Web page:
Commentary: The Ups and Downs of Inter-Marriage

A new study that looks into interracial dating in the United States is both comforting and sad, just like a rocky marriage.

This year will be the 45th anniversary of the Loving vs. Virginia case, in which Richard and Mildred Loving successfully petitioned against America’s anti-miscegenation laws. Richard was white and Mildred was Black, and the state of Virginia didn’t want to allow them to get married. The Lovings took their case to the Supreme Court, which, in June of 1967, ruled in their favor. “Marriage is one of the ‘basic civil rights of man,’’ the Court wrote in its decision, “fundamental to our very existence and survival. … To deny this fundamental freedom on so unsupportable a basis as the racial classifications embodied in these statutes, classifications so directly subversive of the principle of equality at the heart of the Fourteenth Amendment, is surely to deprive all the State's citizens of liberty without due process of law.”

Nearly half a century later, interracial dating in America is still a sticky subject for some. Anti-minority — and anti-white — racism continues to plague some communities. And just last year, a man admitted to murdering a woman he was angry with for sleeping with Black men. But a new, and remarkably thorough, look into interracial relationships in America is a reminder that things are improving, albeit slowly.

According to the Pew Research Center’s new report, “The Rise of Intermarriage,” interracial marriage in America is at an all-time high. Reports Pew:

About 15% of all new marriages in the United States in 2010 were between spouses of a different race or ethnicity from one another, more than double the share in 1980 (6.7%). Among all newlyweds in 2010, 9% of whites, 17% of blacks, 26% of Hispanics and 28% of Asians married out. Looking at all married couples in 2010, regardless of when they married, the share of intermarriages reached an all-time high of 8.4%. In 1980, that share was just 3.2%.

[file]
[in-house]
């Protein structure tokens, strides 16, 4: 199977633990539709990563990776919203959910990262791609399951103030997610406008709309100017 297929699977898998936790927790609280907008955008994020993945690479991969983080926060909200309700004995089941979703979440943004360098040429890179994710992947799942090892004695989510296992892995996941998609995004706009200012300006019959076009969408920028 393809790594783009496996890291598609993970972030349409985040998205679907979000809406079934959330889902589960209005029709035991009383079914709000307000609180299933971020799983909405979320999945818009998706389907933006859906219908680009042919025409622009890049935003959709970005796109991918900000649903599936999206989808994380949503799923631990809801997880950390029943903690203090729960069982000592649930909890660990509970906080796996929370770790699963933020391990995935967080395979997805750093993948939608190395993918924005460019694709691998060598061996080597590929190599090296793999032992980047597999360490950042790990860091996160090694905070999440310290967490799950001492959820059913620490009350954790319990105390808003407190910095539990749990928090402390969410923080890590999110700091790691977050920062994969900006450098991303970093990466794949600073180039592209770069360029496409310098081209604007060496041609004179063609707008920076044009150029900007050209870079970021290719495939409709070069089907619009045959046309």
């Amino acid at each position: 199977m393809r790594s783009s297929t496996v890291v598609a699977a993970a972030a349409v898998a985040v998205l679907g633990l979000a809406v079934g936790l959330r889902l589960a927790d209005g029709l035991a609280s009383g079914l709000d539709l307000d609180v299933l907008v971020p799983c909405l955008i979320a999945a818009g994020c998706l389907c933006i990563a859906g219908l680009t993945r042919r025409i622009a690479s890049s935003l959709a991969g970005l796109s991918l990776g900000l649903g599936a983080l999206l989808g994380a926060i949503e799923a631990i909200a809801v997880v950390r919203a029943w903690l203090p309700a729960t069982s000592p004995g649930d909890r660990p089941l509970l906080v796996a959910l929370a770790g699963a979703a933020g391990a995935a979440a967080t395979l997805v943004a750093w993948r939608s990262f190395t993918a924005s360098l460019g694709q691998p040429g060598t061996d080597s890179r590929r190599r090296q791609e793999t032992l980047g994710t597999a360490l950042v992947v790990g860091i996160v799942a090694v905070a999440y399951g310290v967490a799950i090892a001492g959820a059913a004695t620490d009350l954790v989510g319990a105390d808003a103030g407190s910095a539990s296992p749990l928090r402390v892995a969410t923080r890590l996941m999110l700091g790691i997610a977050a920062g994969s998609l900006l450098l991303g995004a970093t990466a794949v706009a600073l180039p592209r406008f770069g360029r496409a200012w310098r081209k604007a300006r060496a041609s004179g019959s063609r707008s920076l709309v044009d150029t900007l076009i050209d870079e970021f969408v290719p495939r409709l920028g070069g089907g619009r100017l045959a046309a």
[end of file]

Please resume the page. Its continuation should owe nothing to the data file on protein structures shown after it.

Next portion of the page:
Beyond people actually getting married, nearly two-thirds of people polled said they’d be fine with someone in their family marrying outside their race. And when the poll accounted for age, it showed a huge distinction between the attitudes of young people and old people, with the young ones being far more OK with inter-marriage than the older ones. In other words, racists who hate interracial marriage are dying off. What’s more, 43 percent of Americans said an increase in interracial marriages made society better.

Alas, all the news is not good news. When the Pew researchers asked about which specific races people would be comfortable with their family members dating, the responses were ugly: Only 66 percent said a Black person would be acceptable, while 75 percent said an Asian would be acceptable, and 81 percent said a white person would cut it. In other words, while people are growing more accepting of interracial relationships, they’re still a bit terrified of marrying Blacks.

Because Heaven forbid a white woman marry a Black man and procreate; they might mess around and make an American president.

The opinions expressed here do not necessarily reflect those of BET Networks.
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(Photo: Contra Costa Times/ MCT /LANDOV)

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